Photo by Malcolm Brown (https://twitter.com/mbbrown/status/695024821378248704)
This week had a lot of great firsts for me, it was my first time going to ELI, my first time meeting a lot of the people attending whose work I have been interested in and following online, and the first time for me to participate in VConnecting as an onsite buddy. I have been aware of and have taken the opportunity to watch the VConnecting sessions at various conferences that I have missed and have really appreciated this look into the conversations around those conferences.
I understand that one of the main purposes of VConnecting is to allow those offsite to be a part of the conversations happening around the presentations and speakers, but I also found that as an onsite person it is a great way to start making sense of the conference as a whole and reflecting on what is happening. I don’t know about others, but conferences for me (a total introvert) are completely overwhelming with multiple sessions, meeting new people, and having various conversations throughout the day. Part of that is also getting to know people, so there is a bit of life story telling intertwined with talking about the conference. There are also the normal conference factions, those who know each other and have been meeting at ELI or other shared repeated experiences.
I walked into this connecting very much as a newcomer. A great line-up of guests (Gardner Campbell, Bryan Alexander, Michael Berman, Matt Crosslin on the first day and Kristen Eshleman, Kyle Johnson, joined by Raechelle Clemmons, Lee Skallerup, and Alison Salisbury on the second day) and of course Joe Murphy who was my fellow and more experienced onsite buddy. I was excited just for the chance to meet and talk with these folks. Something I wasn’t as aware of before the sessions was how much the virtual participants added and opened the conversation. They were watching from a different angle (or really several different angles and places) and asked questions that probably wouldn’t come up onsite, which was refreshing.
The first session was at the end of the first day. Most of us had listened to Michael Crow, president of Arizona State University talk “What Can a Public University Really Do”? The room was absolutely packed, as only an afternoon keynote can do (no waking up early to get there). I was watching the Twitter feed and met up with a few people in the social time after to hear quite a bit of discontent and confusion about the message being given. What did he mean by “designer”? Did he give actual solutions to the problems he posed? The VConnecting session happened a few hours later.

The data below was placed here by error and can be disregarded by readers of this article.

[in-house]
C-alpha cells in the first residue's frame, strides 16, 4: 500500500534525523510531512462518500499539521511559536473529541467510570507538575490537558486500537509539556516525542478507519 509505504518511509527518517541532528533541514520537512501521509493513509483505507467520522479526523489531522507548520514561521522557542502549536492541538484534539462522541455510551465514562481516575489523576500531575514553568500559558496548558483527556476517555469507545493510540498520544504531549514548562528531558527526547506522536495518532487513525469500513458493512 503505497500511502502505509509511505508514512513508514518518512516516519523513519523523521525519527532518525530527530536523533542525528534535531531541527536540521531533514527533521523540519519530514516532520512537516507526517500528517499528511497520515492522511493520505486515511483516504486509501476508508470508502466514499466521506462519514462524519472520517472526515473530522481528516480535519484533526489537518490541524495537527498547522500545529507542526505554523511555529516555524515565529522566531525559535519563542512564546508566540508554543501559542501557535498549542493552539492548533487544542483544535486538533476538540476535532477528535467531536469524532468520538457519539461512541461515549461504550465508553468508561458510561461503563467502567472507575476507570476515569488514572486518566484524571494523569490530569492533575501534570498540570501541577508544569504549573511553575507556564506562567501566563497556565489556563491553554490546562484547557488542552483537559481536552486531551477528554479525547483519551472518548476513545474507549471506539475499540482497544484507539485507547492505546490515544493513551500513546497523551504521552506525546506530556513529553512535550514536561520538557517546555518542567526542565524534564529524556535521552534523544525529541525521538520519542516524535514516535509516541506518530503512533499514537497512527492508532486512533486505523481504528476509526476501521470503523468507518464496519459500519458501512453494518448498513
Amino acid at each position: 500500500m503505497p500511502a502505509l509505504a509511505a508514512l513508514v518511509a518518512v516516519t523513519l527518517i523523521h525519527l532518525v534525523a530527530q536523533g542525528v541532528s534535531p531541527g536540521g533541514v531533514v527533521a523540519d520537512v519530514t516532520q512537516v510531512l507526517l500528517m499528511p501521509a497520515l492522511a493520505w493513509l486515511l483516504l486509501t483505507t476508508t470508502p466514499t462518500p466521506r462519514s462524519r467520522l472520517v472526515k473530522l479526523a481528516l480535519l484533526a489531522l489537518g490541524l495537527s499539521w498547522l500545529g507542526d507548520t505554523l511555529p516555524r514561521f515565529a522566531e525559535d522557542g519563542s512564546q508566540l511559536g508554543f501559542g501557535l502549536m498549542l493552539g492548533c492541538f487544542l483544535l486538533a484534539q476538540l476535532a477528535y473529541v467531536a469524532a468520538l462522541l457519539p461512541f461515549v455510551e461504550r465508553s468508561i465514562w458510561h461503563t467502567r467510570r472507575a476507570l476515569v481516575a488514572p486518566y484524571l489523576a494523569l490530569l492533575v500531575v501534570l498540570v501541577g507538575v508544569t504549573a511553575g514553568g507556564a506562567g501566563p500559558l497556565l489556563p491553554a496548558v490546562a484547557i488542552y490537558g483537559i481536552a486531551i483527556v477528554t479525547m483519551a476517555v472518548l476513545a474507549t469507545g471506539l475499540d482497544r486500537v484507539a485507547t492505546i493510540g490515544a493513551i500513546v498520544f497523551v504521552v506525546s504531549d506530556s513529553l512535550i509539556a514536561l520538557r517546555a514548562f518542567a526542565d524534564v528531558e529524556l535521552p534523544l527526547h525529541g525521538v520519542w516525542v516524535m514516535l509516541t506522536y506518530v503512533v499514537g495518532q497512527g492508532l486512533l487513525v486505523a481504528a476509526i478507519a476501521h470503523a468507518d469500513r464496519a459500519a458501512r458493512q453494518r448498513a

Andrea Rehn one of the virtual participants asked how Crow had set the tone of the conference. The guest speakers did a great job of bringing out what Crow did for the conference in terms of articulating some of the problems facing large public universities (or higher ed in general), and bringing up subjects that don’t necessarily get brought up in educational technology conversations like lowering cost and increasing access and university populations reflecting their demographics. Since there was also a push for more liberal arts colleges to attend ELI this year with sessions specifically liberal arts based, these topics all the more important not to forget. Trish later offered some insight on Crow, having followed his work and read his book, clarifying that he did probably mean everyone taking part in the actual design of courses when he spoke of everyone as designers. I’m going to leave that one there for now.
On Wednesday at 8am, Randy Bass delivered his keynote “From Disruption to Design: Whole Person Learning in the New Ecosystem”. Twitter was again alive for #eli2016. I sat next to a faculty member from my institution who was greatly inspired and ready to start the day of the conference after the surprisingly funny talk. The VConnecting session was at the end of that day, so a lot had happened in between and I think this contributed to the fact that the conversation was less about the keynote and more influenced by the different sessions or encounters that people had throughout the day. What came out was more the feeling of the conference after day 2. Kristen mentioned that this was the most buy in she had seen at ELI and Lee pointed out that many of the people she met were quite new in their positions and seemed positioned for change. Raechelle talked about the panel that her and Joe Murphy sat on about the future of place based learning that liberal colleges offer, and the need to explore giving students something of the values and feeling of place in an online environment. For me these all point to the ecosystem that Randy Bass had talked about that brings every part of university life and people involved together to create an educational experience for the whole person. It could also be seen being enacted at the conference with more faculty attending and the push for collaboration between departments to get things done.
The combination of attending ELI and getting to be a part of VConnecting definitely amplified my experience and take aways as I return to my institution and try to be a part of enacting ways to open and make whole learning experiences possible.